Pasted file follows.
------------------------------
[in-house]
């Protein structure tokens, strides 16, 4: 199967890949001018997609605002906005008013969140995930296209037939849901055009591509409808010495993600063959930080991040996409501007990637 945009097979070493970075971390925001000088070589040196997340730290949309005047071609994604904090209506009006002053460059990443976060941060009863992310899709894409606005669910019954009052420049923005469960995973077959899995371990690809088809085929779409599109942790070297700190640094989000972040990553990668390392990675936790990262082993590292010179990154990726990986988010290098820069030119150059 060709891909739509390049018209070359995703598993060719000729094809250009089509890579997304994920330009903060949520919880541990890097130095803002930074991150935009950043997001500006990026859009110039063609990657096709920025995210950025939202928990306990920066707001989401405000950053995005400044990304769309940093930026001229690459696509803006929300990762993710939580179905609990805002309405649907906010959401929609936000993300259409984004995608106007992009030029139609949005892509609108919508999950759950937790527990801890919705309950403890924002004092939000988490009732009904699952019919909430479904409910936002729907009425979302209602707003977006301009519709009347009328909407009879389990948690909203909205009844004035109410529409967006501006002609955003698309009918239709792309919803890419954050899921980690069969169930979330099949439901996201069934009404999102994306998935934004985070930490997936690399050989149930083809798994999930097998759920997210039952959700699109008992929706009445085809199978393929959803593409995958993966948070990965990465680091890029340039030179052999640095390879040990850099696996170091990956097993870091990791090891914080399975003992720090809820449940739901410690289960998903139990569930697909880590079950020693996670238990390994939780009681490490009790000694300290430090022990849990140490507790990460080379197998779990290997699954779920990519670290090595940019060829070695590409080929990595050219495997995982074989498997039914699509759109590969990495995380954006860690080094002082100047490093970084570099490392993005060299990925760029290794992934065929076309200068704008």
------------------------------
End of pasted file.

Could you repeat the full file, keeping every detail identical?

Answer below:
[in-house]
């Protein structure tokens, strides 16, 4: 199967890949001018997609605002906005008013969140995930296209037939849901055009591509409808010495993600063959930080991040996409501007990637 945009097979070493970075971390925001000088070589040196997340730290949309005047071609994604904090209506009006002053460059990443976060941060009863992310899709894409606005669910019954009052420049923005469960995973077959899995371990690809088809085929779409599109942790070297700190640094989000972040990553990668390392990675936790990262082993590292010179990154990726990986988010290098820069030119150059 060709891909739509390049018209070359995703598993060719000729094809250009089509890579997304994920330009903060949520919880541990890097130095803002930074991150935009950043997001500006990026859009110039063609990657096709920025995210950025939202928990306990920066707001989401405000950053995005400044990304769309940093930026001229690459696509803006929300990762993710939580179905609990805002309405649907906010959401929609936000993300259409984004995608106007992009030029139609949005892509609108919508999950759950937790527990801890919705309950403890924002004092939000988490009732009904699952019919909430479904409910936002729907009425979302209602707003977006301009519709009347009328909407009879389990948690909203909205009844004035109410529409967006501006002609955003698309009918239709792309919803890419954050899921980690069969169930979330099949439901996201069934009404999102994306998935934004985070930490997936690399050989149930083809798994999930097998759920997210039952959700699109008992929706009445085809199978393929959803593409995958993966948070990965990465680091890029340039030179052999640095390879040990850099696996170091990956097993870091990791090891914080399975003992720090809820449940739901410690289960998903139990569930697909880590079950020693996670238990390994939780009681490490009790000694300290430090022990849990140490507790990460080379197998779990290997699954779920990519670290090595940019060829070695590409080929990595050219495997995982074989498997039914699509759109590969990495995380954006860690080094002082100047490093970084570099490392993005060299990925760029290794992934065929076309200068704008």